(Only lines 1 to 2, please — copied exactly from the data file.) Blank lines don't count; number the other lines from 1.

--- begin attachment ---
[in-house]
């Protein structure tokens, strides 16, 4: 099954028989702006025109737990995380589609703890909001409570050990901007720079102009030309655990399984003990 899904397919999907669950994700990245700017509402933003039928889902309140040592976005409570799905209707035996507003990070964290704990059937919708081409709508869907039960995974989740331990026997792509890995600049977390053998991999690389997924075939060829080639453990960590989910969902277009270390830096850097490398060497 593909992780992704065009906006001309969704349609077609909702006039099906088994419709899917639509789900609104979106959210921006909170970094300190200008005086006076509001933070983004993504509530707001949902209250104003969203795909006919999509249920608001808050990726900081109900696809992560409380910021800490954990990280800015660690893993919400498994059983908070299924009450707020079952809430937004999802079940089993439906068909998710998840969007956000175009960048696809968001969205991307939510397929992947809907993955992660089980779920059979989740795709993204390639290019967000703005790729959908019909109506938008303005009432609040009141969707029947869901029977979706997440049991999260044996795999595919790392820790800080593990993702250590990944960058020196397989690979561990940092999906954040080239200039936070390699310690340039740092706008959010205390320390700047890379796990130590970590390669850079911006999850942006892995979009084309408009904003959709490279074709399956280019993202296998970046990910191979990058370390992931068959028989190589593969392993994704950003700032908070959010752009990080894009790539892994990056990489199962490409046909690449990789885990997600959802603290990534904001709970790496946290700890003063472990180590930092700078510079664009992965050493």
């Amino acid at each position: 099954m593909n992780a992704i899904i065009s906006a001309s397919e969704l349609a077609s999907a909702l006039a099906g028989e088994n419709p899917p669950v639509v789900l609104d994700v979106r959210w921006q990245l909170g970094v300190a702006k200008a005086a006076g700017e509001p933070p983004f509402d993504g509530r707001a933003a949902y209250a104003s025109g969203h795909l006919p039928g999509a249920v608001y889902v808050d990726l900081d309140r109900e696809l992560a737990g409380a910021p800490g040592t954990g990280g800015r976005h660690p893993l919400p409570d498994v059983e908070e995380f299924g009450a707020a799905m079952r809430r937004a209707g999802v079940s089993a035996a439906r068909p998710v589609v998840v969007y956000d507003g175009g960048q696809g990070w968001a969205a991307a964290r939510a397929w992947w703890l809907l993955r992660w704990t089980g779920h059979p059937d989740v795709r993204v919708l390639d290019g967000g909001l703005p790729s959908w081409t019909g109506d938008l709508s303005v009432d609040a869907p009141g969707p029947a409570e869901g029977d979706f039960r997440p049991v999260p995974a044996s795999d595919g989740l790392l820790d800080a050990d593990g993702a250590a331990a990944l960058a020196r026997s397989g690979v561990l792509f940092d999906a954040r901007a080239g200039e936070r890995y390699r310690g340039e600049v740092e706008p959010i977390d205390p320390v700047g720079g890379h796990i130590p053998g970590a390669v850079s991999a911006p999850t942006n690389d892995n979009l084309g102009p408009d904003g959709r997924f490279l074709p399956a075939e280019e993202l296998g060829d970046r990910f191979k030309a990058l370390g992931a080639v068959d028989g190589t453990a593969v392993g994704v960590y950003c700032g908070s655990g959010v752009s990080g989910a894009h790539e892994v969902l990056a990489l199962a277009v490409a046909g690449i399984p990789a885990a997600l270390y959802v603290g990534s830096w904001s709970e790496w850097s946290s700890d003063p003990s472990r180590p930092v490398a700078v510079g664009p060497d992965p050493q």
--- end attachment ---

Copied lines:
[in-house]
């Protein structure tokens, strides 16, 4: 099954028989702006025109737990995380589609703890909001409570050990901007720079102009030309655990399984003990 899904397919999907669950994700990245700017509402933003039928889902309140040592976005409570799905209707035996507003990070964290704990059937919708081409709508869907039960995974989740331990026997792509890995600049977390053998991999690389997924075939060829080639453990960590989910969902277009270390830096850097490398060497 593909992780992704065009906006001309969704349609077609909702006039099906088994419709899917639509789900609104979106959210921006909170970094300190200008005086006076509001933070983004993504509530707001949902209250104003969203795909006919999509249920608001808050990726900081109900696809992560409380910021800490954990990280800015660690893993919400498994059983908070299924009450707020079952809430937004999802079940089993439906068909998710998840969007956000175009960048696809968001969205991307939510397929992947809907993955992660089980779920059979989740795709993204390639290019967000703005790729959908019909109506938008303005009432609040009141969707029947869901029977979706997440049991999260044996795999595919790392820790800080593990993702250590990944960058020196397989690979561990940092999906954040080239200039936070390699310690340039740092706008959010205390320390700047890379796990130590970590390669850079911006999850942006892995979009084309408009904003959709490279074709399956280019993202296998970046990910191979990058370390992931068959028989190589593969392993994704950003700032908070959010752009990080894009790539892994990056990489199962490409046909690449990789885990997600959802603290990534904001709970790496946290700890003063472990180590930092700078510079664009992965050493």